Insights into PFRS 16 - Lease Incentives
This Accounting Alert is issued to provide guidance on lease incentives.
Granting lease incentives is a common way to encourage a new lessee to sign up to a new lease contract and fill vacant premises. Lease incentives may take various forms depending on the negotiation between the lessee and the lessor. When accounting for lease incentives in accordance with PFRS 16, Leases, from a lessee perspective, questions may arise in how to identify a lease incentive and when the accounting treatment changes depending on how the lease incentive is granted. This Alert aims to resolve these lessee accounting questions.
Form of Lease Incentives
In negotiating a new or renewed lease, the lessor may provide incentives that may consist but not limited to the following:
- an upfront cash payment to the lessee
- reimbursement of assumption by the lessor of costs of the lessee such as relocation/moving costs
- reimbursement of costs associated with a pre-existing lease commitment of the lessee or costs relating to a payment to a former landlord
- rent-free period or period where a reduced rent is payable
Leasehold Improvements Incentives
The reimbursement by the lessor of the cost of the leasehold improvements that are controlled by the lessee and are accounting for as its property, plant, and equipment would constitute a lease incentive and should be treated accordingly. Conversely, where the reimbursements relate to leasehold improvements made by the lessee but which are controlled by the lessor and are accounted for in its statement of financial position, then the lessor's payment would not represent a lease incentive (but instead a reimbursement to the lessee for a payment made on behalf of the lessor).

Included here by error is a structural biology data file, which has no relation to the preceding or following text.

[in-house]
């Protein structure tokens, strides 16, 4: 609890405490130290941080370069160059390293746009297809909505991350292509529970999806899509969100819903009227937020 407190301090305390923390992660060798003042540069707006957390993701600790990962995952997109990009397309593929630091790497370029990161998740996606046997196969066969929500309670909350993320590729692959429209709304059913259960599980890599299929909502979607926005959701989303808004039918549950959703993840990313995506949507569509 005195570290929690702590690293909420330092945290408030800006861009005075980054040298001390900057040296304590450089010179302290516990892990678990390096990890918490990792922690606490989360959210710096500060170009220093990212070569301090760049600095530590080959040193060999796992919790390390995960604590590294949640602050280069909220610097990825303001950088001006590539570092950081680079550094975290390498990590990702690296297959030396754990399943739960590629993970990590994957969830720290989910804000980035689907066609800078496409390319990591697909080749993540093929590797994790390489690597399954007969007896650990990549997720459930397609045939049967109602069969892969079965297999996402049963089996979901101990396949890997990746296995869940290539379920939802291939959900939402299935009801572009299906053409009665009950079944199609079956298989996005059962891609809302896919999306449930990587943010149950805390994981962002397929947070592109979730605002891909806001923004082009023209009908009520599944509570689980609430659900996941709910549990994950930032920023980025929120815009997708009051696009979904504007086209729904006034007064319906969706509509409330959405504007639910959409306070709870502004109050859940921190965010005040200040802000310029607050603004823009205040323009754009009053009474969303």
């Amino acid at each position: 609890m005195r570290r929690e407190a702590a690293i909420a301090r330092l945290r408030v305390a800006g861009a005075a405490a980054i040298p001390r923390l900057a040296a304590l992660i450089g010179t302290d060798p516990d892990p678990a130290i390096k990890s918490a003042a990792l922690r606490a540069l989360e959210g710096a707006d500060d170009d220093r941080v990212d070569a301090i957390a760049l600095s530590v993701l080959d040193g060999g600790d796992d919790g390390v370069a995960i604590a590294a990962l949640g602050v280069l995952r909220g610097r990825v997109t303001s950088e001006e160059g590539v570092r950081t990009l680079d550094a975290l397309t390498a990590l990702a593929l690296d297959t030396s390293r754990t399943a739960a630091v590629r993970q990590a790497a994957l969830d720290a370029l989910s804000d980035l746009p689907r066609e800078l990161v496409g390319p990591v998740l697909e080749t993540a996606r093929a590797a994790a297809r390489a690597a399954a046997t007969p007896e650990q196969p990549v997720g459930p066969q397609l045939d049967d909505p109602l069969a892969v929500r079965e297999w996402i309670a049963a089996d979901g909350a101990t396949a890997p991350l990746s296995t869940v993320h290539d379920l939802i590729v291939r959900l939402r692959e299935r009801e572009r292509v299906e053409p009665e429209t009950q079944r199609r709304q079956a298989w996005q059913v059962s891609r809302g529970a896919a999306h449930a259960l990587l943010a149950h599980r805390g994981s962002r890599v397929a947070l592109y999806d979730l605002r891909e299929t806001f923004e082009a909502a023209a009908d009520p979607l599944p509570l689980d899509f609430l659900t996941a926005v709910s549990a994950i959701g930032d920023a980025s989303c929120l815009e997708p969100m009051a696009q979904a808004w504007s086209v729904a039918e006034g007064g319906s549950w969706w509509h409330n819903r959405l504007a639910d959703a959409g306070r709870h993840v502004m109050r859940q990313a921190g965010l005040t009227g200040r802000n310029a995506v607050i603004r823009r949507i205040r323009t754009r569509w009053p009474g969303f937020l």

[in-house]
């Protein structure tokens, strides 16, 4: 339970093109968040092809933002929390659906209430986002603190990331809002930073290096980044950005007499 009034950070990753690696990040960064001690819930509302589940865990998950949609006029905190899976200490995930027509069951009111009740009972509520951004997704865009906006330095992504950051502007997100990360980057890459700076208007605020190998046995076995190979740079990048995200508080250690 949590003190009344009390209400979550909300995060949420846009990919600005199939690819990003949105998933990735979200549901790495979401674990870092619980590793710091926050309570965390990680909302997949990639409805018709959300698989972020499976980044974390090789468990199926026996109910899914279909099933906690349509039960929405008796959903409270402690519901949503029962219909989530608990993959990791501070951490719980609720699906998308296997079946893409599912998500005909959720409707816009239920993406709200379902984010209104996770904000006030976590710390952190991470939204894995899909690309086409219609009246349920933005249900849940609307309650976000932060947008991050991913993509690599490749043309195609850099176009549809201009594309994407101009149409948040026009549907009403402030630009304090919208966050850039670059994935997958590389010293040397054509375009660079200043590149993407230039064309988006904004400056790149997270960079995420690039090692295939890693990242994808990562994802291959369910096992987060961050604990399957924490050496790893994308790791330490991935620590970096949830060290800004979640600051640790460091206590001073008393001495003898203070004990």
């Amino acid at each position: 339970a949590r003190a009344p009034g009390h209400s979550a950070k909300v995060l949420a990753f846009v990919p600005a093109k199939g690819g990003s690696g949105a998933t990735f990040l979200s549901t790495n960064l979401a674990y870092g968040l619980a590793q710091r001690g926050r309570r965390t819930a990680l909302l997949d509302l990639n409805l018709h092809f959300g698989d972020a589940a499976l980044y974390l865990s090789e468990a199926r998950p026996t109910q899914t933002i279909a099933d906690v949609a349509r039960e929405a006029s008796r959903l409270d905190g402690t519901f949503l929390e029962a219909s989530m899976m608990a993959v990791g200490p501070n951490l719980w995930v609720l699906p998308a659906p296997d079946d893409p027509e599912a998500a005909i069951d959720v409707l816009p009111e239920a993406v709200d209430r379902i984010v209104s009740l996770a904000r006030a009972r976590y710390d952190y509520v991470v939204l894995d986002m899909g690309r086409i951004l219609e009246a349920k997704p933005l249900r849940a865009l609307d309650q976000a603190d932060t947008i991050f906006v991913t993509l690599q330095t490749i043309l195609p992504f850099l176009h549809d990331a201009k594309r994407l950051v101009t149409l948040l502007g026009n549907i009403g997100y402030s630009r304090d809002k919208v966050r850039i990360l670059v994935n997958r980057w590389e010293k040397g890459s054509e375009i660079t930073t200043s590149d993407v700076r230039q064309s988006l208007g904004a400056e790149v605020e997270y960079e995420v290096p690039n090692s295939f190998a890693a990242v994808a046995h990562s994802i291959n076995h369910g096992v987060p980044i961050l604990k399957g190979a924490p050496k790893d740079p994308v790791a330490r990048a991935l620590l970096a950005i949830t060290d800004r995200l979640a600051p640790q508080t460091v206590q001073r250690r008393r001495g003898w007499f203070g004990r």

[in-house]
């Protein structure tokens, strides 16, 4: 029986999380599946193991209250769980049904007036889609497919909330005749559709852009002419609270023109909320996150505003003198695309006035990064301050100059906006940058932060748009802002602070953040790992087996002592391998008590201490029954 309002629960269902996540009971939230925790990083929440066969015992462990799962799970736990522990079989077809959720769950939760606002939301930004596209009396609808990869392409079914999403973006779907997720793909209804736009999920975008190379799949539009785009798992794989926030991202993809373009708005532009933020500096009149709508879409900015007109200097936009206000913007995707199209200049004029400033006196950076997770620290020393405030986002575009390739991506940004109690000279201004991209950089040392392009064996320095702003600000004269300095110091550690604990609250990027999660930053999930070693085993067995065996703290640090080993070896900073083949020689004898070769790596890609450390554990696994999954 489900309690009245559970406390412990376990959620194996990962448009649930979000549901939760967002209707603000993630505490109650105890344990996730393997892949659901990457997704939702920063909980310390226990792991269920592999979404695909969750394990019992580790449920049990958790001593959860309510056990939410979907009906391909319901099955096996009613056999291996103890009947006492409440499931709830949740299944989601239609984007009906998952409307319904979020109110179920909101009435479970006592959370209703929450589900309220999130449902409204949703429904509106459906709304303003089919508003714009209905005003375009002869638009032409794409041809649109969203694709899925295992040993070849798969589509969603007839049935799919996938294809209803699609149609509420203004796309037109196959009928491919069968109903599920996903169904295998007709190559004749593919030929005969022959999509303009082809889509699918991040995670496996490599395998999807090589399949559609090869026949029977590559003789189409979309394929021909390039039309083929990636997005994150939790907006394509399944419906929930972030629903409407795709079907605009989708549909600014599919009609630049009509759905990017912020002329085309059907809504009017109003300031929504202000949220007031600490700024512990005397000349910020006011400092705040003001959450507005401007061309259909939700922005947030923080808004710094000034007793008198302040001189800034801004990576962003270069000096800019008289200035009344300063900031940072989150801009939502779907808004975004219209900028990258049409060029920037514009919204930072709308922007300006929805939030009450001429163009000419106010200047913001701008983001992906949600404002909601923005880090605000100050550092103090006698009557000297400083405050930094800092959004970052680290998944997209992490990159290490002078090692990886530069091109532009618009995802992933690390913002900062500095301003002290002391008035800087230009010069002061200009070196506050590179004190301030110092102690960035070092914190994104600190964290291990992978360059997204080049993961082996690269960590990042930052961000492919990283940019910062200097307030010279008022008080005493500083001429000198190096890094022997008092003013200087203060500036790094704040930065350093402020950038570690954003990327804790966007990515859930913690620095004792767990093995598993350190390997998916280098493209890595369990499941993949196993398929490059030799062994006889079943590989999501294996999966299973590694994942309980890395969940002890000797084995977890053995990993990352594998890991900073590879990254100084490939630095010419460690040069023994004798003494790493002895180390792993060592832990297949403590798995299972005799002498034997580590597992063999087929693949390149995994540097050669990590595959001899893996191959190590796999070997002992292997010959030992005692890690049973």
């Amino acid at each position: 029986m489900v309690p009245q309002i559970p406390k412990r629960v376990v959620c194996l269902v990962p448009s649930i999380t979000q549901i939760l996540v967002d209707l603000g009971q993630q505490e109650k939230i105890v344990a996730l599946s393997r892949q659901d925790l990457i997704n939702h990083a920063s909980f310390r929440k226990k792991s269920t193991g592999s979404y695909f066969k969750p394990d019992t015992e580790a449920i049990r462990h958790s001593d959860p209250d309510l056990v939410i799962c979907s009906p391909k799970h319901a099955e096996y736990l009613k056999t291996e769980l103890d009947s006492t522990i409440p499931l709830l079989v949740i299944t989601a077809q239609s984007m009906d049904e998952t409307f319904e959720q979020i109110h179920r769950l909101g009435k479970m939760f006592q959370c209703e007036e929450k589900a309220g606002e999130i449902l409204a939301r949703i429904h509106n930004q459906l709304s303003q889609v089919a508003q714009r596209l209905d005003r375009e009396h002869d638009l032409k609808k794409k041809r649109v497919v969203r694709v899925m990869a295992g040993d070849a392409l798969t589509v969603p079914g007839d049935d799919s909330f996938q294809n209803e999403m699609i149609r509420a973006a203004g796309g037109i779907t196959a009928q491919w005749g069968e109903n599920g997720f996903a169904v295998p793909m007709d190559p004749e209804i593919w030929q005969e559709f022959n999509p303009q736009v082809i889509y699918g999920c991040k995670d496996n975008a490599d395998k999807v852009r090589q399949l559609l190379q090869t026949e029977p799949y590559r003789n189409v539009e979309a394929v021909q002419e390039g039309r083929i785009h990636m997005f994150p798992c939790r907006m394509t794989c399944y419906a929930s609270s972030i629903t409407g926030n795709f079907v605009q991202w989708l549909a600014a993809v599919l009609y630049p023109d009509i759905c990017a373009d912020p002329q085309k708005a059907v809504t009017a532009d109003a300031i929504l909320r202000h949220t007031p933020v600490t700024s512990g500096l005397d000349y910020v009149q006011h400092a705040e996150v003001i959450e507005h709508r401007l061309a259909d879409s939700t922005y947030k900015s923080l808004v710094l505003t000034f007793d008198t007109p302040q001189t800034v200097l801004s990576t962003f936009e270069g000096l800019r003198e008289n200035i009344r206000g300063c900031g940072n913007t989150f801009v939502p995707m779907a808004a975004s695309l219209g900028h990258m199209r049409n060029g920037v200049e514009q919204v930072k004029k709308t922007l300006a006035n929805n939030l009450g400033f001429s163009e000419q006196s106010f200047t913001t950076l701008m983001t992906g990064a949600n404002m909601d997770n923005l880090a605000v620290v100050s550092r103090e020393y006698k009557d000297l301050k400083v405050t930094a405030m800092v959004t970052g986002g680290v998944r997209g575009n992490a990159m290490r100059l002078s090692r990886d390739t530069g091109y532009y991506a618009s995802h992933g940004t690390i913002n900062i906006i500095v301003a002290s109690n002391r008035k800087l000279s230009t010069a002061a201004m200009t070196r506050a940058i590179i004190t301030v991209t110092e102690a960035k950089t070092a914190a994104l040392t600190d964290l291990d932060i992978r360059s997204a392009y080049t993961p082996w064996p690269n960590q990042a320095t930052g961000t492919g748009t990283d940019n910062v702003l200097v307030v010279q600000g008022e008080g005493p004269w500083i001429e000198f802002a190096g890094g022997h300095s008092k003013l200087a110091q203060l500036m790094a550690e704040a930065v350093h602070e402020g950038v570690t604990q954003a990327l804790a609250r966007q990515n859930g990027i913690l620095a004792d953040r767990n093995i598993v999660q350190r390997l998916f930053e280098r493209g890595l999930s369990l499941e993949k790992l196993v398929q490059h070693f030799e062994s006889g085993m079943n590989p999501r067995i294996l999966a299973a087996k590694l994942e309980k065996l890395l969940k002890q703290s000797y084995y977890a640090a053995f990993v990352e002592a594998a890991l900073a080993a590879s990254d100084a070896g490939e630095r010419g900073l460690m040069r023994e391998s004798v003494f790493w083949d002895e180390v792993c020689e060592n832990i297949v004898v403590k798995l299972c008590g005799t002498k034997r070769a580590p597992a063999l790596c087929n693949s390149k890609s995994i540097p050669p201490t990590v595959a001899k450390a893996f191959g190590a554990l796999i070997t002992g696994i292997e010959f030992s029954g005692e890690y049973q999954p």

In assessing whether the reimbursement of leasehold improvements is the reimbursement of lessee’s assets and therefore they should be a lease incentive, the lessee should consider whether:
- it is exposed to any overruns related to the construction of leasehold improvements;
- it is allowed to remove/replace the leasehold improvements without authorization of the lessor; and
- the leasehold improvements are only useful for the lessee.
Judgment will often be required for this assessment.
Incentives on Low-value Assets
A lease incentive related to a lease for which the lessee has elected to apply the low-value asset exemption should be accounted for in profit or loss, recognized on the same straight-line basis as the lease payments. This will result in a net rental expense of lease payments less lease incentives received.
The accounting alert also discusses detailed examples of lease incentives and the appropriate accounting treatment, contingent lease incentives, lease incentives that exceed lease liabilities, and incentives agreed after commencement of the lease.
See attached Accounting Alert for further details.